United States General Accounting Office GAO Report to the Subcommittee on Defense, Committee on Appropriations, House of Representatives November 2003 MILITARY PERSONNEL DOD Needs More Effective Controls to Better Assess the Progress of the Selective Reenlistment Bonus Program GAO-04-86 November 2003 MILITARY PERSONNEL DOD Needs More Effective Controls to Highlights of GAO-04-86, a report to the Better Assess the Progress of the Subcommittee on Defense, Committee on Appropriations, House of Representatives Selective Reenlistment Bonus Program The Department of Defense (DOD) Despite congressional concerns about the SRB program, DOD’s May 2003 uses the Selective Reenlistment report stated that the program is managed carefully, bonuses are offered Bonus (SRB) program to reenlist sparingly, and the services need flexibility in administering the program. military personnel in critical However, DOD’s responses did not thoroughly address four of the five SRB specialties. In fiscal years program concerns contained in the mandate. As a result, Congress does not 1997-2003, the program budget rose 138 percent, from $308 million to have sufficient information to determine if the program is being managed $734 million (see fig.). In fiscal year effectively or efficiently. For example, 2003, the House Appropriations • DOD has not issued replacement program guidance and did not allow Committee directed the Secretary us to review the guidance that has been drafted. DOD’s report focused of Defense to reassess program primarily on criteria for designating occupations as critical, but the efficiency and report on five report did not address an important change—the potential elimination of concerns: (1) how effective the the requirement for conducting annual program reviews. In response to program is in correcting retention our 2002 report, DOD stated that this requirement would be eliminated shortfalls in critical occupations, from future program guidance. DOD recently told us that the new (2) how replacement guidance will guidance will require periodic reviews, but neither the frequency nor the ensure targeting critical specialties details of how these reviews would be conducted was explained. that impact readiness, (3) how DOD will match program execution • DOD conducted a limited evaluation to address the congressional with appropriated funding, (4) how concern about how well the services are administering their programs. well the services’ processes for The response consisted largely of program descriptions provided by administering the program work, the services. Among other things, DOD did not use a consistent set of and (5) advantages and procedures and metrics to evaluate each of the services’ programs. disadvantages of paying bonuses Consequently, it is difficult to identify best practices, or to gain other in lump sum payments. The insights into ways in which the effectiveness and efficiency of the committee also directed GAO to services’ programs could be improved. review and assess DOD’s report. DOD thoroughly addressed the congressional concern pertaining to the advantages and disadvantages of paying SRBs as lump sums. GAO recommends that the Secretary of Defense direct the SRB Program Budget Growth, Fiscal Years 1997-2005 Undersecretary of Defense for Personnel and Readiness to (1) retain the requirement for an annual review of the SRB program and (2) develop a consistent set of methodologically sound procedures and metrics for reviewing the effectiveness and efficiency of all aspects of each service’s SRB program administration. DOD agreed with the recommendations. www.gao.gov/cgi-bin/getrpt?GAO-04-86. To view the full product, including the scope and methodology, click on the link above. a b c For more information, contact Derek Stewart In-year (or current) estimate. Fiscal year 2004 budget request. Fiscal year 2005 budget estimate. at (202) 512-5559 or firstname.lastname@example.org. Contents Letter 1 Results in Brief 3 Background 4 DOD’s Report Did Not Thoroughly Address Congressional Concerns 7 Conclusions 15 Recommendation for Executive Action 16 Agency Comments 16 Appendix I Scope and Methodology 17 Appendix II Comments from the Department of Defense 18 Figure Figure 1: SRB Program Budget Growth, Fiscal Years 1997-2005 5 Abbreviations DOD Department of Defense OMB Office of Management and Budget OSD Office of the Under Secretary of Defense SRB Selective Reenlistment Bonus This is a work of the U.S. government and is not subject to copyright protection in the United States. It may be reproduced and distributed in its entirety without further permission from GAO. However, because this work may contain copyrighted images or other material, permission from the copyright holder may be necessary if you wish to reproduce this material separately. Page i GAO-04-86 Military Personnel United States General Accounting Office Washington, DC 20548 November 13, 2003 The Honorable Jerry Lewis Chairman The Honorable John Murtha Ranking Minority Member Subcommittee on Defense Committee on Appropriations House of Representatives To meet its total active-duty force requirements, the Department of Defense (DOD) must reenlist about 150,000 personnel each year. The Selective Reenlistment Bonus (SRB) program is intended to help the services increase reenlistments in occupational specialties, such as linguists and information technology specialists, that the Secretary of Defense deems to be critical. Concerned about missing their overall retention goals in the late 1990s, all the services expanded their use of SRBs to help retain more enlisted personnel. As a result, the cost of the program more than doubled—from $308 million1 in fiscal 1997 to $791 million in fiscal 2002. During the last few years, Congress also approved DOD requests for basic pay increases above the rate of inflation to address the services’ retention concerns. Despite military pay increases and improved overall retention, funding for the services’ SRB budget is expected to rise to over $800 million in fiscal year 2005. Moreover, about one-third of all current reenlistments receive SRBs. To facilitate closer monitoring of the SRB program, congressional defense committees requested our 1995 and 2002 reviews of the program. The House Appropriations Committee also mandated2 our current review of DOD's recently issued report on the program. In our 2002 report,3 we identified several management and oversight concerns. For example, some 1 All budget information in this report has been converted to constant fiscal year 2004 dollars, except where noted otherwise. 2 House Report (H.R. Rep. 107-532), June 25, 2002, accompanying H.R. 5010, Department of Defense Appropriations Bill, 2003. 3 U.S. General Accounting Office, Military Personnel: Management and Oversight of Selective Reenlistment Bonus Program Needs Improvement, GAO-03-149 (Washington, D.C.: Nov. 25, 2002). Page 1 GAO-04-86 Military Personnel services were not using all the criteria they had established for selecting occupational specialties to receive bonuses; the numbers of both reenlistments and SRB-eligible specialties had grown substantially since 1998; and critical program guidance canceled in 1996 had not been reissued. Among other things, we recommended that DOD conduct annual reviews of the services’ SRB programs as required by its directive. In concurring with our recommendation, DOD noted that a future DOD directive would not require formal annual reviews of the program. Rather, these reviews would be accomplished through other means that we concluded were very limited in scope. In our 1996 report,4 we also raised concerns about SRB program management and oversight. Our recommendations included that DOD (1) provide more explicit guidance and criteria for determining SRB skills and (2) monitor the services’ adherence to this guidance. DOD did not concur with either of these recommendations. In a House Report accompanying the Department of Defense fiscal year 2003 appropriation bill, you expressed concern that DOD guidance and oversight of the SRB program was limited and that “a reassessment of the program was warranted to ensure it is being managed efficiently.” The Committee directed the Secretary of Defense to report back to the committee on five concerns and directed us to review and assess the DOD report.5 Those five concerns were (1) effectiveness of the SRB program in correcting retention shortfalls in critical occupations, (2) replacement program guidance and how that guidance will ensure that the program targets only critical specialties that impact readiness, (3) steps DOD will take to match program execution with appropriated funding, (4) evaluation of the process the services use to administer the program, and (5) advantages and disadvantages of paying bonuses as a single lump sum payment. DOD issued its report in May 2003.6 In introductory remarks, DOD’s report stated that the services manage their SRB programs carefully, offer bonuses sparingly, have management standards and practices to conduct a review of each skill receiving a bonus, and do 4 U.S. General Accounting Office, Retention Bonuses: More Direction and Oversight Needed, GAO/NSIAD-96-42 (Washington, D.C.: Nov. 24, 1995). 5 The Senate Appropriations Committee also directed the Under Secretary of Defense for Personnel Readiness to report on other aspects of DOD’s SRB program. 6 Department of Defense, Report on Selective Reenlistment Bonus Program: Report to the Committees on Appropriations of the United States Senate and House of Representatives, Office of the Under Secretary of Defense Personnel and Readiness, (Washington, D.C.: May 2003). Page 2 GAO-04-86 Military Personnel an excellent job tailoring their SRB programs to changing demands for specific skills. Also, the need for flexibility in administering the program was a theme present throughout DOD’s report. In August 2003, we briefed your staff on our preliminary observations of DOD’s report. We provide our final assessment in this review. Our objective was to determine the extent to which DOD’s report thoroughly addressed the five SRB program management concerns raised in the congressional mandate. To conduct our work, we examined DOD’s mandated report on its SRB program, along with supporting documentation from the services and the Office of the Secretary of Defense (OSD). We also referred to our 2002 report and DOD’s comments on that report. We conducted our review and assessment from June through September 2003 in accordance with generally accepted government auditing standards. Additional information on our scope and methodology is presented in appendix I. DOD’s May 2003 report on the Selective Reenlistment Bonus (SRB) Results in Brief program did not thoroughly address four of the five program concerns raised in the congressional mandate. As a result, Congress does not have sufficient information to determine if the program is being managed effectively and efficiently. In responding to the first concern, DOD’s report did not directly address the SRB program’s effectiveness or efficiency in correcting shortfalls in critical occupations. Instead, the report discussed the general benefits of using bonuses to increase the retention of military personnel rather than how well the services are selectively applying bonuses to critical occupations. With regard to the second concern, DOD has not issued replacement program guidance and did not allow us to review the guidance that has been drafted. DOD’s report focused primarily on changes that would provide greater flexibility to the services in designating occupations as critical. The report did not address an important change—the potential elimination of the requirement for conducting annual program reviews. In response to our 2002 report, DOD stated that this requirement would be eliminated from future program guidance. DOD recently told us that the new guidance will require periodic reviews, but neither the frequency nor the details of how these reviews would be conducted was explained. Although the third concern mandated that DOD describe steps that it will take to match program execution with appropriated funding, DOD did not describe such steps. Instead, DOD stated that the services need execution flexibility and have operated consistent with the law and within the overall Military Personnel Page 3 GAO-04-86 Military Personnel appropriation. Our analyses showed that in fiscal years 1999-2002 the services spent a combined total of $259 million more than Congress appropriated for the SRB program. In responding to the fourth concern, regarding an evaluation of how the each service administers its SRB program, DOD’s limited assessment consisted primarily of program descriptions provided by the services. Because different procedures and metrics were used to evaluate the services’ programs, it is difficult to identify best practices and other insights into ways in which the effectiveness and efficiency of the services’ programs could be improved. As mandated in the fifth concern, DOD identified the most salient advantages and disadvantages that could result from implementing a lump sum payment option for paying retention bonuses. We generally concur with DOD’s observations about the positive and negative aspects of using lump sum bonuses. We are making recommendations to DOD to improve management and oversight of the SRB program with more methodologically rigorous evaluations. We are recommending that DOD (1) retain the requirement for an annual review of the SRB program and (2) develop a consistent set of methodologically sound procedures and metrics for reviewing the effectiveness and efficiency of all aspects of each service’s SRB program administration. DOD agreed with the recommendations. Over the past 7 years, DOD has increasingly used the SRB program to Background address retention shortfalls. The program’s budget has grown from $308 million in fiscal year 1997 to an estimated $734 million in fiscal year 2003—a 138 percent increase after the effect of inflation was held constant (see fig. 1). The budget is estimated to grow to $803 million in fiscal year 2005, with most of the projected growth resulting from increases in the Air Force SRB program budget. Our 2002 report noted that in fiscal year 2001 the Air Force extended reenlistment bonuses to 80 percent of its specialties. Page 4 GAO-04-86 Military Personnel Figure 1: SRB Program Budget Growth, Fiscal Years 1997-2005 a In-year (or current) estimate. b Fiscal year 2004 budget request. c Fiscal year 2005 budget estimate. In recent years, Congress has appropriated less money than the services have requested for the SRB program. Based on our work, in fiscal 2003 Congress appropriated $32 million less than DOD requested. Congressional committees proposed further SRB budget reductions during their reviews of DOD’s fiscal year 2004 budget request. The House Appropriations Committee proposed a $44.6-million reduction; the Senate Appropriations Committee, a $22-million reduction; and the Senate Armed Services Committee, a $46-million reduction. The Senate Armed Services Committee additionally noted concerns about proposed SRB program budget increases at a time when overall retention rates are robust and the benefits of military service are increasing overall. DOD appealed these proposed reductions, noting that “the effects of an improving economy Page 5 GAO-04-86 Military Personnel and the waning emotional patriotic high of the decisive victory in Operation Iraqi Freedom will combine to increase pressures on both the recruiting and retention programs.” For fiscal year 2004, Congress appropriated $697 million for the SRB program, which was a reduction of $38.6 million from the amount DOD requested. Despite increased use of the SRB program, DOD has cited continued retention problems in specialized occupations such as air traffic controller, linguist, and information technology specialist. A more favorable picture is present with regard to overall retention. All of the services reported that they met overall retention goals for fiscal year 2002 and, with the exception of the Air Force missing its retention goal for second term airmen, expect to meet overall retention goals in fiscal year 2003. Further bolstering these retention expectations are recent survey results showing improvements in servicemembers’ attitudes toward remaining in the military. For example, the 2002 DOD-wide status of forces survey found that the career intent of military personnel had improved between 1999 and 2002, rising from 50 to 58 percent. The survey results showed that retention attitudes were particularly better for junior enlisted (up 11 percent) and junior officers (up 13 percent). In addition, the 2002 Air Force-wide quality of life survey found that 66 percent of enlisted personnel reported they would make the Air Force a career, which is an increase from 58 percent, reported in 1997. According to DOD officials, the effects of more recent events such as extended deployments and other higher operations tempo issues could change servicemembers’ attitudes toward remaining in the military. Congressionally approved reforms in basic pay implemented during the last 3 years were intended in part to address retention problems, particularly with mid-grade enlisted personnel. In the 2002 Quadrennial Review of Military Compensation,7 DOD attributed the increased use of SRBs in the late 1990s to a growing pay discrepancy between civilians and the mid-career enlisted force. For that period, the review noted an increased use of bonuses for personnel with 10 to 14 years of service. DOD noted that while bonuses are a very important compensation tool, their use is intended for specific purposes and for relatively short periods of time. According to that review, bonuses are appropriate for use within particular skill categories, not as a tool for resolving military and 7 Department of Defense, Report of The Ninth Quadrennial Review of Military Compensation, Vol. 1, (Washington, D.C., 2002). Page 6 GAO-04-86 Military Personnel civilian pay differentials across an entire segment of the force. The report noted that widespread pay differentials should be remedied through pay table restructuring. Pay table restructuring began in fiscal year 2001, and additional military pay adjustments have been approved in subsequent budgets. DOD’s May 2003 report did not thoroughly address four of the five DOD’s Report Did Not congressional concerns about effective and efficient management of Thoroughly Address the SRB program. First, the report indirectly addressed SRB program effectiveness and efficiency by discussing bonuses as a general military Congressional retention tool instead of the effectiveness and efficiency of the program in Concerns targeting bonuses to improve retention in selected critical occupations. Second, DOD did not permit us to review the draft guidance, but—based on DOD’s comments on our 2002 SRB report, excerpts of draft criteria contained in DOD’s mandated report, and our discussions with DOD officials—the replacement guidance could expand the SRB program by giving the services more flexibility in designating occupations as critical and either eliminate or weaken the requirement for annual SRB program reviews. Third, OSD did not outline steps to match program execution to appropriated funding as the mandate required; instead, OSD reiterated the need for program-execution flexibility. Fourth, OSD’s evaluation of the services’ administration of their SRBs program was limited, relied largely on service-provided descriptions, and did not use consistent procedures and metrics. Finally, as required by the fifth concern in the mandate, DOD identified the most salient advantages and disadvantages resulting from paying SRBs as lump sums. DOD Report Indirectly DOD’s report did not directly discuss how effectively and efficiently each Addressed Program service is currently using the SRB program to address retention problems Effectiveness and in critical occupations. Although the mandate noted, “a reassessment of the program is warranted to ensure it is being managed efficiently,” DOD’s Efficiency in Correcting response to concern one did not provide sufficient detail to document the Retention Shortfalls effective and efficient use of the program in awarding SRBs. In response to one of the other four congressional concerns, DOD stated that the “intent of retention bonuses is to influence personnel inventories in specific situations in which less costly methods have proven inadequate or impractical.” The report did not, however, document what methods had been used previously or the cost-effectiveness of those methods in achieving desired retention levels. Page 7 GAO-04-86 Military Personnel Also absent from the report was a discussion of how key factors influence the current use of SRBs. Examples of key factors include the effects of changes in the basic pay, overall retention rates, and civilian unemployment. For example: • Despite increasing basic pay to address the discrepancy between military and civilian pay noted in the 2002 Quadrennial Review of Military Compensation, the budgets for the SRB program are projected to grow to $803 million in fiscal year 2005. In comments received on our preliminary observations briefing, DOD officials noted that our use of constant 2004 dollars in our budget trend analysis did not fully account for the effects of the basic pay changes that exceeded the inflation level and thus increased the size of individual bonuses. At the same time, future SRB program budgets do not show decreases that might be expected as these pay table changes address overall military-civilian pay discrepancies and problems identified within various pay grades. • The report did not address the extent to which recent higher levels of overall retention offer opportunities for reducing the number of occupations eligible for SRBs or the bonus amounts8 awarded for reenlistment. DOD officials have noted that all of the services met or exceeded their aggregate retention goals in fiscal year 2002 and that strong overall retention is expected to continue. However, they cited retention shortfalls in some occupational specialties as areas of concern. Although a generally positive aggregate retention climate might present DOD with opportunities to curtail use of its SRB program, the report did not discuss under what conditions reductions in the program might or might not be appropriate at this time. • Despite noting a relationship between civilian unemployment rates and military retention, DOD’s report did not indicate whether civilian unemployment—which is at a 9-year high—might result in the need for fewer SRBs being offered and possibly at lower bonus levels. One study cited in DOD’s report noted that there is a relationship between higher unemployment rates and improved overall military retention. In part of its answer to concern three, DOD noted that changes in the economy and labor market drive changes in actual reenlistment rates. Just as periods of relatively lower civilian unemployment might suggest the need for greater 8 Total bonus amounts are determined by multiplying (1) the servicemember’s current monthly basic pay by (2) the number of additional years of obligated service and by (3) a bonus multiple that can range from 0.5 to 15. The bonus multiples are determined by each service for all specialties they deem critical. Under current SRB program authority, the services are allowed to pay reenlistment bonuses of up to $60,000, though some services have set lower maximums. Page 8 GAO-04-86 Military Personnel use of the SRB program, periods of relatively higher unemployment might conversely suggest less need for SRBs. Despite civilian unemployment being at its highest rate in several years, the SRB program budget is projected to increase in fiscal year 2005. Instead of directly addressing program effectiveness and efficiency, the 2003 report discussed the general benefits of using bonuses to retain military personnel. DOD’s report cited numerous studies that demonstrated or postulated this effect. However, findings from some studies may not be readily generalized to the way that the SRB program is currently managed or to the economic conditions that currently exist. More specifically, some studies used outdated retention data obtained in the mid-1970s or were performed in a very different retention environment (e.g., the increase in force size during the 1980s and the large draw-down of military forces in the 1990s). Even given our concerns about some of the findings, we believe DOD presented sufficient support for its conclusion that bonuses can be effective in promoting retention. A largely unaddressed, but more pertinent issue is how effectively and efficiently DOD applied this tool to improve retention in critical occupations under recent and current economic conditions. Replacement Program DOD did not permit us to review the draft guidance9 that will replace the Guidance Not Issued but current DOD directive and the DOD instruction canceled in 1996. Our Proposed Changes Could findings for this concern are based on DOD’s comments on our 2002 SRB report, excerpts of draft criteria contained in DOD’s mandated report, and Weaken Controls for our discussions with DOD officials. Changes to the guidance could lower Targeting SRBs the threshold required for designating occupations as critical and may eliminate or weaken the requirement for formal annual reviews of the SRB program. DOD’s planned changes to the replacement guidance could provide the services with greater flexibility for designating a specialty as critical but could weaken the controls for targeting the specialties receiving SRBs by lowering the threshold required for making such a designation. The 9 Issuance of DOD Directive 1304.21; Policy on Enlistment, Accession of Officers in Critical Skills, Selective Reenlistment, and Critical Skills Retention Bonuses for Active Members; and DOD Instruction 1304.22, Administration of Enlistment, Accession of Officers in Critical Skills, Selective Reenlistment, and Critical Skills Retention Bonuses for Active Members; are expected in fall 2003 instead of August 2003 as had been specified in DOD’s report. Page 9 GAO-04-86 Military Personnel canceled 1996 instruction required the services to consider five criteria10 before designating a specialty critical and making it eligible for SRBs, but DOD’s 2003 report stated that the revised program instruction would require occupations to meet a lower threshold—meeting “at least” one of five criteria. For the period since 1996 when the instruction was canceled, our 2002 report found that, in some cases, the services had already been using only one of the five criteria to designate occupations for inclusion in the program. This allowed the services to define broadly what constituted a critical occupation and included more occupations than would have likely qualified if all five criteria had been considered. DOD’s planned changes could also eliminate or weaken the requirement for formal annual reviews of the SRB program and thereby weaken the ability of Congress and DOD to monitor the program and ensure that it targets only critical specialties. To implement the SRB program, DOD Directive 1304.21 assigns specific responsibilities for administering the program to the OSD and to the service Secretaries. According to this directive, the Assistant Secretary of Defense for Force Management Policy, under the Under Secretary of Defense for Personnel and Readiness, is responsible for annually reviewing and evaluating the services’ enlisted personnel bonus programs in conjunction with the annual budget cycle. These reviews are to include an assessment of the criteria used for designating critical military specialties. As a result of these reviews, the OSD is to make the revisions needed to attain specific policy objectives. Our 2002 report found that DOD had not conducted any of the required annual program reviews since 1991. In its response to our 2002 SRB report, DOD stated that it plans to eliminate those requirements from the replacement guidance. More recently, a DOD official stated that the new guidance will require periodic reviews, but neither the frequency nor the details of how these reviews would be conducted was explained. In its report to Congress, DOD maintained that much of the SRB program oversight takes place during ongoing internal service program budget reviews. In contrast, we concluded in our 2002 report that those program budget reviews were limited in scope and did not provide the detailed evaluation needed to ensure the program was being implemented as 10 The canceled instruction required the services to identify critical specialties by providing a balanced evaluation of five factors: (1) serious understaffing in adjacent years, (2) persistent shortages in total career staffing, (3) high replacement costs, (4) the arduousness or unattractiveness of the work, and (5) whether the specialty is essential to the accomplishment of defense missions. Page 10 GAO-04-86 Military Personnel intended. A more in-depth discussion of the current limited oversight is provided when we discuss DOD’s response to the fourth concern. In contrast to the previously mentioned changes, DOD’s report noted some steps that we believe could strengthen controls on the SRB program. According to the report, the new SRB program instruction will (1) require the services to establish parameters to define “critical shortages” and (2) base those requirements on factors such as the potential impact of a shortage on mission accomplishment. In addition, DOD has recently established a working group that has been tasked with developing a “common understanding and definition of critical skills.” Previously, we found that DOD had not clearly defined the criteria the services were to use in designating critical occupations since the SRB program instruction was canceled in 1996. DOD Report Outlined Contrary to the mandate, DOD’s 2003 report did not outline steps that No New Steps to Match it will take to match program execution with appropriated funding. Program Execution Instead, DOD stated that the services need execution flexibility and have operated consistent with the law and within the overall Military Personnel with Appropriations appropriation. Our trend analysis in current year dollars showed that the services spent a combined total of $259 million more than Congress appropriated for the SRB program in fiscal years 1999-2002. DOD’s use of this flexibility has resulted in the services overspending their SRB budgets by as much as $111 million in a single year—fiscal year 2001. More recently, two of the services stayed within their appropriated budgets. In fiscal year 2002, the Air Force and Marine Corps spent, respectively, $26 million and $4 million less than their fiscal year 2002 SRB appropriation. However, the Army and Navy exceeded their appropriated SRB budgets by $38 million and $21 million, respectively. DOD noted that the services can reallocate funds within the Military Personnel appropriation without seeking congressional authority. In the report, DOD did not agree with the congressional concern that program expenditures needed to match funding levels appropriated specifically for the SRB program. Rather, DOD maintained that monies were available from other parts of the Military Personnel appropriation if a service needed additional SRB funding in a fiscal year. DOD’s response noted that budget submission timelines require reenlistment forecasts up to 2 years prior to execution and that intervening changes in the economy and labor market can add uncertainty and drive changes in actual reenlistment rates. Using the services in-year, or current estimates—created during the year of program execution—we found that the services had exceeded their Page 11 GAO-04-86 Military Personnel fiscal year 1999-2002 estimates for the number of expected SRB reenlistments by a combined total of 32,466 personnel. Furthermore, our current trend analysis on their budget justifications showed that for the Army and Navy, reallocation or reprogramming of funds had become a reoccurring pattern of activity. In our 2002 report, we concluded that better OSD program oversight and management would have required the services to justify their need to exceed appropriations during fiscal years 1997-2001. Evaluation of Services’ DOD’s limited evaluation of the services’ SRB programs relied primarily Processes for on program descriptions provided by the services. The report presented Administering the different issues for each service and used inconsistent procedures and metrics to reach conclusions about each service’s program administration Program Was Limited effectiveness and efficiency. Absent was a discussion of key performance indicators, the means used to verify and validate the measured values, and other characteristics such as those GAO identified in its report assessing agency annual performance plans.11 The absence of a consistent, explicit methodology made it difficult to determine (1) best practices that might be applied from one service to another and (2) other insights that could result in each service more effectively and efficiently administering its SRB program. Although OSD assembled a multi-service panel to discuss the evaluation, DOD’s response consisted largely of program descriptions that the services supplied. Each service made statements about the effectiveness of its program but provided insufficient documentation to support those statements. OSD conducted its last comprehensive review of the SRB program in 1991. As noted earlier in our assessment of DOD’s response to the second concern, DOD stated that it intends to eliminate the requirement to perform detailed annual program reviews when its replacement program directive is issued. In introductory comments to the 2003 report, DOD stated that the SRB program is evaluated annually within the context of three Planning, Programming, and Budgeting System activities. In our 2002 report, we found that those reviews, conducted by the DOD Comptroller and the 11 U.S. General Accounting Office, The Results Act: An Evaluator’s Guide to Assessing Agency Annual Performance Plans, GAO/GGD-10.1.20 (Washington, D.C.: Apr. 1998). Page 12 GAO-04-86 Military Personnel Office of Management and Budget (OMB), and the testimony provided to Congress were limited. • When the services prepare budget submissions for the SRB program, they discuss the small sample of occupations included in their justification books. As we noted in our 2002 report, the DOD Comptroller stated that the budget submissions are not detailed programmatic evaluations. • DOD’s 2003 report also cited OMB reviews as part of an evaluation of the programs. During the preparation of our 2002 report, OMB officials told us that their reviews were limited and did not constitute a detailed assessment of the services’ programs. • DOD’s 2003 report stated that the services’ out-year budgets were carefully reviewed during congressional testimony. It is our view that congressional testimony does not represent a detailed programmatic review of a program this complex. For example, in March 11, 2003, DOD’s testimony before the Military Personnel Subcommittee of the Senate Armed Services Committee12 included very limited statements about the SRB program. DOD’s report listed some positive steps that the services have proposed to administer the SRB program more effectively and efficiently. For example, the Navy and Army are validating and improving the models used to manage their SRB programs, and the Air Force has created a new bonus review board to keep its leaders apprised of how the SRB program is functioning. At the time of our review, the services were just starting to implement these steps to improve their programs, and there was no data to determine how effective and efficient these efforts are. 12 Department of Defense, Prepared Statement of the Honorable David S. C. Chu, Under Secretary of Defense (Personnel and Readiness), Before the Military Personnel Subcommittee, Senate Armed Services Committee (Washington, D.C.: Mar. 11, 2003). Page 13 GAO-04-86 Military Personnel DOD Report Identified DOD identified the most salient advantages and disadvantages resulting Advantages and from implementing a lump sum payment method for paying retention Disadvantages of bonuses.13 We generally concur with DOD’s observations about the positive and negative aspects of using lump sum bonuses. DOD’s report Using a Lump Sum cited a 1985 GAO study14 that found lump sum payments had three main Payment Option advantages: more cost-effective, better visibility to Congress, and more adaptable to budget cuts than paying bonuses incrementally. The 2003 DOD report cited another important consideration in awarding bonuses in lump sum payments. Because enlisted personnel prefer “up-front” payments and are willing to receive less money initially than more money offered in the future, we believe that the federal government could reenlist more personnel for the same amount of money if bonuses were paid in a lump sum. DOD cited several disadvantages to using a lump sum payment option. For example, there are significant up-front costs associated with paying both lump sum SRB payments in the implementation year and completing the anniversary payments for SRBs awarded previously. The first year of change would require the largest budget increase, and each subsequent transition year would become less costly. The implementation of a lump sum SRB program could become cost neutral over the long term if bonuses paid in a lump sum eliminated the need for equal amounts of anniversary payments in succeeding years. It could even save money if sufficient reenlistees were attracted with less money because up-front compensation—even if less—is more attractive than compensation promised in the future. DOD’s report addressed other potential disadvantages of using a lump sum payment method. These include the possibility that a recipient will fail to stay in the military for the full reenlistment period after receiving a bonus and the problem associated with recouping all or part of bonus amounts from personnel who do not complete their obligated term of service. Despite these disadvantages, our 1985 report stated our support for the use of lump sum retention bonuses. The Marine Corps began using the lump sum payment option for its SRB program in fiscal year 2001 and is 13 The Army, Navy and Air Force currently pay 50 percent of the reenlistment bonus up front, and they pay the remaining 50 percent in equal installments over the term of reenlistment. 14 U.S. General Accounting Office, Navy Management and Use of the Selective Reenlistment Bonus Program, GAO/NSIAD-85-143 (Washington, D.C.: Sept. 9, 1985). Page 14 GAO-04-86 Military Personnel the only service currently using this payment method. In February 2004, the Marine Corps expects to have preliminary results from an evaluation of its use of lump sum payments. Although not required by the mandate to do so, DOD and the services could have made the response to concern five more informative for Congress by identifying alternative strategies for implementing the lump sum option and estimating the costs of each strategy for each service. For example, one strategy might be to phase in the lump sum payment option. Phasing in lump sum payments could provide DOD with increased program administration flexibility and decreased budgetary problems caused by switching from installment payments in a single year. Overall, our analysis of DOD’s May 2003 congressionally mandated report Conclusions on the SRB program showed that DOD’s report did not provide sufficient information to enable Congress to determine whether the program is being managed effectively and efficiently. With one exception, DOD’s report did not thoroughly address congressional concerns about the effective and efficient management of the SRB program. Of DOD’s responses to the five congressional concerns, three were incomplete or nonresponsive—those regarding program effectiveness and efficiency in correcting retention shortfalls in critical occupations, DOD actions to match program execution with appropriations, and DOD’s evaluation of the services’ program administration. A fourth response—regarding replacement program guidance—did not provide information essential for us to make an independent determination as to the response’s adequacy. DOD directly and fully addressed one of mandated concerns—the advantages and disadvantages of lump sum bonus payments. Although the SRB program is expected to grow to over $800 million in fiscal year 2005, the report did not address factors that may have reduced the services’ retention concerns and could reduce SRB program cost. Underlying many of these shortcomings is a lack of empirically based information caused by DOD’s limited reviews of the SRB and inconsistent use of evaluation procedures and metrics. DOD’s possible elimination of the requirement for a detailed annual review and continued reliance on service-specific procedures and metrics could further weaken Congress’s ability to monitor the SRB program. Page 15 GAO-04-86 Military Personnel To assist Congress in its efforts to monitor the management of the SRB Recommendation for program and to ensure that DOD is effectively and efficiently targeting Executive Action retention bonuses to critical occupations, we recommend that the Secretary of Defense direct the Office of the Under Secretary of Defense for Personnel and Readiness to (1) retain the requirement for an annual review of the SRB program and (2) develop a consistent set of methodologically sound procedures and metrics for reviewing the effectiveness and efficiency of all aspects of each service’s SRB program administration. In written comments on a draft of this report, DOD concurred with Agency Comments our recommendations. DOD further stated that, with regard to our recommendation to develop review procedures and metrics, it would (1) conduct research to develop meaningful metrics for reviewing the effectiveness and efficiency of all aspects of each service’s administration of the SRB program and (2) implement those metrics so that they are consistent with DOD’s Human Resource Strategy Plan. DOD’s comments are reprinted in their entirety in appendix II. We are sending copies of this report to the Secretary of Defense. We will also make copies available to appropriate congressional committees and to other interested parties on request. In addition, the report will be available at no charge at the GAO Web site at http://www.gao.gov. If you or your staff have questions about this report, please call me at (202) 512-5559. Key staff members contributing to this report were Jack E. Edwards, Kurt A. Burgeson, Nancy L. Benco, and M. Jane Hunt. Derek B. Stewart Director, Defense Capabilities and Management Page 16 GAO-04-86 Military Personnel Appendix I: Scope and Methodology Appendix I: Scope and Methodology We reviewed the Department of Defense’s (DOD) May 2003 congressionally mandated report and documents used in the preparation of that report. That information was supplemented with prior Selective Reenlistment Bonus (SRB) program guidance, budget request documentation, and other information gathered during our 2002 review of the SRB program. To assess the adequacy and accuracy of the information contained in DOD’s report, we obtained and reviewed documentation used by the Office of the Secretary of Defense (OSD) to support its responses. For example, we reviewed the eight studies cited in DOD’s response to concern one in the mandate. In addition, we reviewed information provided by each of the services, as well as past GAO and DOD reports on the SRB program. We compared findings from these past reports to DOD’s mandated responses to assess the validity of what was presented. We updated the program budget analysis from our 2002 review using budget data contained in DOD’s Military Personnel budget justification books prepared for Congress. We sought to review updated SRB program guidance, but DOD indicated that these pre-decisional documents would not be released until the final versions had been approved. We met with DOD officials to update information obtained during our 2002 review of the SRB program. Interviews were primarily conducted with officials in the Office of the Under Secretary of Defense for Personnel and Readiness because these officials were the primary authors of DOD’s report. We also met with personnel responsible for administering the services’ SRB programs. We obtained updated retention data contained in prepared statements used by DOD during congressional hearings. We also reviewed the results of DOD’s 2002 status of forces survey and the Air Force’s 2002 quality of life survey. We conducted our review from June through September 2003 in accordance with generally accepted government auditing standards. Page 17 GAO-04-86 Military Personnel Appendix II: Comments from the Department Appendix II: Comments from the Department of Defense of Defense Page 18 GAO-04-86 Military Personnel Appendix II: Comments from the Department of Defense Now on p. 16. Now on p. 16. (350389) Page 19 GAO-04-86 Military Personnel The General Accounting Office, the audit, evaluation and investigative arm of GAO’s Mission Congress, exists to support Congress in meeting its constitutional responsibilities and to help improve the performance and accountability of the federal government for the American people. 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Military Personnel: DOD Needs More Effective Controls to Better Assess the Progress of the Selective Reenlistment Bonus Program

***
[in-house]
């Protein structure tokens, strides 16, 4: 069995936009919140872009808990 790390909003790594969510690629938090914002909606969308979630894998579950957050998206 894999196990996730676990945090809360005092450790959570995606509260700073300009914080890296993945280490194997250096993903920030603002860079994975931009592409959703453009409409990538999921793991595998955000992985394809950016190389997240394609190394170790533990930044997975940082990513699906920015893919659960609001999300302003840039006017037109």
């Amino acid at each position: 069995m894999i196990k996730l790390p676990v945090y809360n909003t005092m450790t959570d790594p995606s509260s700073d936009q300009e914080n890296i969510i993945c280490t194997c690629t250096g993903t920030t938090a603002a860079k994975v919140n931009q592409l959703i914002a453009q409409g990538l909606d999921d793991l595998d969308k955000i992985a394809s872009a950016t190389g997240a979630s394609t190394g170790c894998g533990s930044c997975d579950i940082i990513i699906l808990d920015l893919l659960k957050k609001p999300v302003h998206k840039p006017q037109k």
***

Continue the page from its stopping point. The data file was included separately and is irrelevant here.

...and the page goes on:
Published by the Government Accountability Office on 2003-11-13.
Below is a raw (and likely hideous) rendition of the original report. (PDF)